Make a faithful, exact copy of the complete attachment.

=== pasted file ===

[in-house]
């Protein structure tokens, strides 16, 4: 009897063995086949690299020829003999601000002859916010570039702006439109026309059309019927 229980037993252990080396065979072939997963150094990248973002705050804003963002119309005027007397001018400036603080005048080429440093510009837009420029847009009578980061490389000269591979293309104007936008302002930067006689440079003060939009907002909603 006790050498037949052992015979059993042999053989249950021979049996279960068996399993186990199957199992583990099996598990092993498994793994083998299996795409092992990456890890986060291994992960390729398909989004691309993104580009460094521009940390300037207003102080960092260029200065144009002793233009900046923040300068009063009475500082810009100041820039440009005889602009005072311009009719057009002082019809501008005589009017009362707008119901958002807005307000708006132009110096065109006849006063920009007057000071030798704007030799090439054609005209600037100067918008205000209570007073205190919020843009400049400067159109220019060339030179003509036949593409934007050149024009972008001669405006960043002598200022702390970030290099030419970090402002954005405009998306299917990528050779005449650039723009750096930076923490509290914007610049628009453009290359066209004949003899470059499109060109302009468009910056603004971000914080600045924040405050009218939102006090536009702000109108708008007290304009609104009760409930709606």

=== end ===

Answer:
[in-house]
């Protein structure tokens, strides 16, 4: 009897063995086949690299020829003999601000002859916010570039702006439109026309059309019927 229980037993252990080396065979072939997963150094990248973002705050804003963002119309005027007397001018400036603080005048080429440093510009837009420029847009009578980061490389000269591979293309104007936008302002930067006689440079003060939009907002909603 006790050498037949052992015979059993042999053989249950021979049996279960068996399993186990199957199992583990099996598990092993498994793994083998299996795409092992990456890890986060291994992960390729398909989004691309993104580009460094521009940390300037207003102080960092260029200065144009002793233009900046923040300068009063009475500082810009100041820039440009005889602009005072311009009719057009002082019809501008005589009017009362707008119901958002807005307000708006132009110096065109006849006063920009007057000071030798704007030799090439054609005209600037100067918008205000209570007073205190919020843009400049400067159109220019060339030179003509036949593409934007050149024009972008001669405006960043002598200022702390970030290099030419970090402002954005405009998306299917990528050779005449650039723009750096930076923490509290914007610049628009453009290359066209004949003899470059499109060109302009468009910056603004971000914080600045924040405050009218939102006090536009702000109108708008007290304009609104009760409930709606």